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If darker colors are generally a sign of more nutrients in fruits and veggies, where does that leave iceberg lettuce? The crisp, crunchy veg is a pretty pale green, and indeed, it’s not the most nutrient packed option out there.

But does that make it, like, not healthy? Here’s the lowdown on the benefits of iceberg lettuce.

What exactly will you get when you eat iceberg lettuce? Here’s a quick look at the nutritional facts. One cup of shredded iceberg lettuce delivers:

  • 10 calories
  • 2 grams of carbs
  • 0.8 grams of fiber
  • 0.6 grams of protein
  • 0.1 grams of fat

Basically, the ‘berg is mostly water.

But that’s kind of a good thing. The fact that iceberg lettuce is super low in calories but high in H2O means that it’s a great option for making your meals bulkier.

And since volume is tied to satiety, it follows that using iceberg lettuce to round out a dish — like stuffing it into a turkey and cheese wrap or using it as the base for a taco bowl — could help you reach your weight loss goals.

Iceberg also offers small amounts of some vitamins and minerals:

  • Provitamin A. Plant foods contain compounds called carotenoids that the body can convert into vitamin A, a nutrient that is critical for eye health and cellular growth.
  • Vitamin K. This plays a key role in blood clotting and works with calcium to keep bones strong.
  • Folate. This is a B vitamin used to build DNA and other genetic material. Folate also plays a role in preventing neural tube defects in babies, so it’s crucial for pregnant women.
  • Vitamin C. An antioxidant that supports immune health and involved in the production of collagen.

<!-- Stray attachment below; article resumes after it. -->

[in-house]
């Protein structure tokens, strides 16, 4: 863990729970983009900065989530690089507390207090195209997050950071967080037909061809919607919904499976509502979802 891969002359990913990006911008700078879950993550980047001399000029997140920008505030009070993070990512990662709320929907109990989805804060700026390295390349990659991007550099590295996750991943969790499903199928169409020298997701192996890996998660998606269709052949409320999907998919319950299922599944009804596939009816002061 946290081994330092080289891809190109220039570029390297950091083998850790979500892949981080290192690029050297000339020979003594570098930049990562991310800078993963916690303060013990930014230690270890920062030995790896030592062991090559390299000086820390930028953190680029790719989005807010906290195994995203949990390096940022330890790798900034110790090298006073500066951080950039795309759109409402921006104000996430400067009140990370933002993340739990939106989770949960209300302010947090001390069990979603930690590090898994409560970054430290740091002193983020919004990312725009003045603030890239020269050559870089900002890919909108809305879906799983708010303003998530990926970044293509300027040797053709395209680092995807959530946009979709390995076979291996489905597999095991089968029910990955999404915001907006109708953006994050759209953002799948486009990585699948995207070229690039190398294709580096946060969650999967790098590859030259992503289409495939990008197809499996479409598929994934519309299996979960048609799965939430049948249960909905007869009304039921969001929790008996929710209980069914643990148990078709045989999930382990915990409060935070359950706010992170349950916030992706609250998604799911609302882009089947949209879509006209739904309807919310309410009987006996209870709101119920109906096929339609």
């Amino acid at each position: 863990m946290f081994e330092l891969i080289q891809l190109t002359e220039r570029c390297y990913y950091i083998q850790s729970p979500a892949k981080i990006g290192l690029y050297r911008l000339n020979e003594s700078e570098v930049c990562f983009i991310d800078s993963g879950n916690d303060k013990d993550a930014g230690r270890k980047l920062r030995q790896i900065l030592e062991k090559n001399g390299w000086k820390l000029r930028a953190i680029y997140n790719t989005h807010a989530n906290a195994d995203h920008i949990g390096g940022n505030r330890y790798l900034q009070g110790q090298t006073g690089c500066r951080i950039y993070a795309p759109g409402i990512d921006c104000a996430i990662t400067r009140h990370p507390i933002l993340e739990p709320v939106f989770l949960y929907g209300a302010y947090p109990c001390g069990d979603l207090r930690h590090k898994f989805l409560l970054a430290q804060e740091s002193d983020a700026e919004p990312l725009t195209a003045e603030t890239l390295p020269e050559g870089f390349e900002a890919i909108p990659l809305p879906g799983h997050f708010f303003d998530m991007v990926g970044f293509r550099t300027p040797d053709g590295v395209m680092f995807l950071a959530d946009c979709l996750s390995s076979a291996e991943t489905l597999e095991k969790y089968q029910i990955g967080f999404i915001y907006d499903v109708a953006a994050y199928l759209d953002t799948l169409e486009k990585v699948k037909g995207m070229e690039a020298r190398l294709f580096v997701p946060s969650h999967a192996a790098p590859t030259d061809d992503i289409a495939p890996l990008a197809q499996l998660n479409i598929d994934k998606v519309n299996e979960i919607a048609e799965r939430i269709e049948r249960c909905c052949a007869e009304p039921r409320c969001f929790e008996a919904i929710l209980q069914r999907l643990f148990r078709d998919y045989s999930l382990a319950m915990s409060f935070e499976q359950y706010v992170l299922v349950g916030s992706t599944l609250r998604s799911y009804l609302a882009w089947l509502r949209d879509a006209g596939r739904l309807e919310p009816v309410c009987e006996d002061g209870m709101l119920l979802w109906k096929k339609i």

• Potassium. A mineral that promotes healthy blood pressure.

So the lettuce has some good stuff going for it. But how does it stack up against other leafy greens?

TBH, it doesn’t pack as much of a nutritional punch. Let’s do a quick side-by-side of iceberg and its cousin romaine lettuce. Both serve up about the same amount of calories. But compared to iceberg, an equal amount of romaine delivers:

  • 17 times more vitamin A
  • 5 times as much folate
  • nearly twice as much calcium
  • over 4 times as much vitamin K
  • twice as much magnesium

And other, darker leafy greens like kale, spinach, arugula, and watercress really blow iceberg out of the water.

Does that mean you should steer clear of iceberg? No way. Even if it’s not the most nutrient dense pick out there, it still counts as a vegetable. Plus it’s crisp and refreshing, and the mild flavor makes it super versatile in everything from salads to sandwiches to bowls.

So, if you love it, you should definitely keep on eating it. Just make it a point to mix it up with leafy greens that pack a bigger nutritional punch.

Throw a handful of baby spinach or kale into your iceberg salad, for instance. Fill your sandwich with arugula or watercress from time to time. Variety is the spice of life, people!

Looking for unexpected ways to get more iceberg into your life? Here are some tasty options to try:

Iceberg lettuce isn’t exactly a vitamin and mineral powerhouse, but it’s far from nutritionally worthless. If you like it, there’s no reason not to chow down on a regular basis, provided you’re getting other greens in your diet as well.